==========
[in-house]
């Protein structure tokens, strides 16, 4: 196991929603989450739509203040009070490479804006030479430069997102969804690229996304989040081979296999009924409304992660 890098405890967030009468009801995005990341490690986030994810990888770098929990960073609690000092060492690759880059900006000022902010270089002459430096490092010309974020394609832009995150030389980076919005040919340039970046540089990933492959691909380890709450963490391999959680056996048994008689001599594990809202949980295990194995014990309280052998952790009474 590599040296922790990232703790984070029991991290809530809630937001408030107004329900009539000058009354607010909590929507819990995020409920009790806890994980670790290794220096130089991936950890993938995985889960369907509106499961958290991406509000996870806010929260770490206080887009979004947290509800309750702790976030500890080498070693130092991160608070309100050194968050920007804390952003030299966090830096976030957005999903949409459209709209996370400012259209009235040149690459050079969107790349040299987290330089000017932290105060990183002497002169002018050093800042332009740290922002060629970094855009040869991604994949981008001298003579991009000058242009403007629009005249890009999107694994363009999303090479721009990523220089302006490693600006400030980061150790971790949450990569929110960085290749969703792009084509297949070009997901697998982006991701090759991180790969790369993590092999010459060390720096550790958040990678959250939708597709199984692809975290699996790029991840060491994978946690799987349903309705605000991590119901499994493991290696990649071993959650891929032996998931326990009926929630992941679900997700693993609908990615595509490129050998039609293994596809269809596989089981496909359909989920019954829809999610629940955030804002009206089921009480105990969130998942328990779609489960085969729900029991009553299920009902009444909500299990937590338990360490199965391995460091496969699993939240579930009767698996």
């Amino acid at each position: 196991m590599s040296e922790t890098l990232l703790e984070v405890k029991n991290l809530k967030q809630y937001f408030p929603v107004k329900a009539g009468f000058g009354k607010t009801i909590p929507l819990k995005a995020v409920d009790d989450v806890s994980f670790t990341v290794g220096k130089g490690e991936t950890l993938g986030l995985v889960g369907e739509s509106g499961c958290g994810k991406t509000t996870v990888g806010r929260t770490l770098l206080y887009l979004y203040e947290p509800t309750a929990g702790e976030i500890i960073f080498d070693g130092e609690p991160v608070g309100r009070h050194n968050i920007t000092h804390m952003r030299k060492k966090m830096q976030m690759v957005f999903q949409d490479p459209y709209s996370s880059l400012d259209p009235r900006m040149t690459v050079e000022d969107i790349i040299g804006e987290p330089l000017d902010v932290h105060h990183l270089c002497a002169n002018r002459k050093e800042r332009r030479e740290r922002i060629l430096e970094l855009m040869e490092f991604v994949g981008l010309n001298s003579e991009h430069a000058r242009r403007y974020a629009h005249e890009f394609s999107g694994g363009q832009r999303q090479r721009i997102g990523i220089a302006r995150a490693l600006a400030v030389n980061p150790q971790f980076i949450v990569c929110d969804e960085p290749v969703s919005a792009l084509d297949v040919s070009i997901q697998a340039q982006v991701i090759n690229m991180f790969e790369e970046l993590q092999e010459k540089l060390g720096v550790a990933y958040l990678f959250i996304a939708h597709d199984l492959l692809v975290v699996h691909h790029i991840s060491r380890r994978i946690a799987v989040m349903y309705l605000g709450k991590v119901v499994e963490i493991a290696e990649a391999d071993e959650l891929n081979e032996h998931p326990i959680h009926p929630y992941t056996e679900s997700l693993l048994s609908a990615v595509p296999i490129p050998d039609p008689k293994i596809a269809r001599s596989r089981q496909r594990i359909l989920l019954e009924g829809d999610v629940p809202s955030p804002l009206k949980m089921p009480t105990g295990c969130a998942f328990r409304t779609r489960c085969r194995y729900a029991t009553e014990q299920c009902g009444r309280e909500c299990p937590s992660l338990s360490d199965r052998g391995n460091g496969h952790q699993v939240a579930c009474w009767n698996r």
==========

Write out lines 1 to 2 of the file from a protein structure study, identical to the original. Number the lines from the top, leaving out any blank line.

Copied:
[in-house]
């Protein structure tokens, strides 16, 4: 196991929603989450739509203040009070490479804006030479430069997102969804690229996304989040081979296999009924409304992660 890098405890967030009468009801995005990341490690986030994810990888770098929990960073609690000092060492690759880059900006000022902010270089002459430096490092010309974020394609832009995150030389980076919005040919340039970046540089990933492959691909380890709450963490391999959680056996048994008689001599594990809202949980295990194995014990309280052998952790009474 590599040296922790990232703790984070029991991290809530809630937001408030107004329900009539000058009354607010909590929507819990995020409920009790806890994980670790290794220096130089991936950890993938995985889960369907509106499961958290991406509000996870806010929260770490206080887009979004947290509800309750702790976030500890080498070693130092991160608070309100050194968050920007804390952003030299966090830096976030957005999903949409459209709209996370400012259209009235040149690459050079969107790349040299987290330089000017932290105060990183002497002169002018050093800042332009740290922002060629970094855009040869991604994949981008001298003579991009000058242009403007629009005249890009999107694994363009999303090479721009990523220089302006490693600006400030980061150790971790949450990569929110960085290749969703792009084509297949070009997901697998982006991701090759991180790969790369993590092999010459060390720096550790958040990678959250939708597709199984692809975290699996790029991840060491994978946690799987349903309705605000991590119901499994493991290696990649071993959650891929032996998931326990009926929630992941679900997700693993609908990615595509490129050998039609293994596809269809596989089981496909359909989920019954829809999610629940955030804002009206089921009480105990969130998942328990779609489960085969729900029991009553299920009902009444909500299990937590338990360490199965391995460091496969699993939240579930009767698996």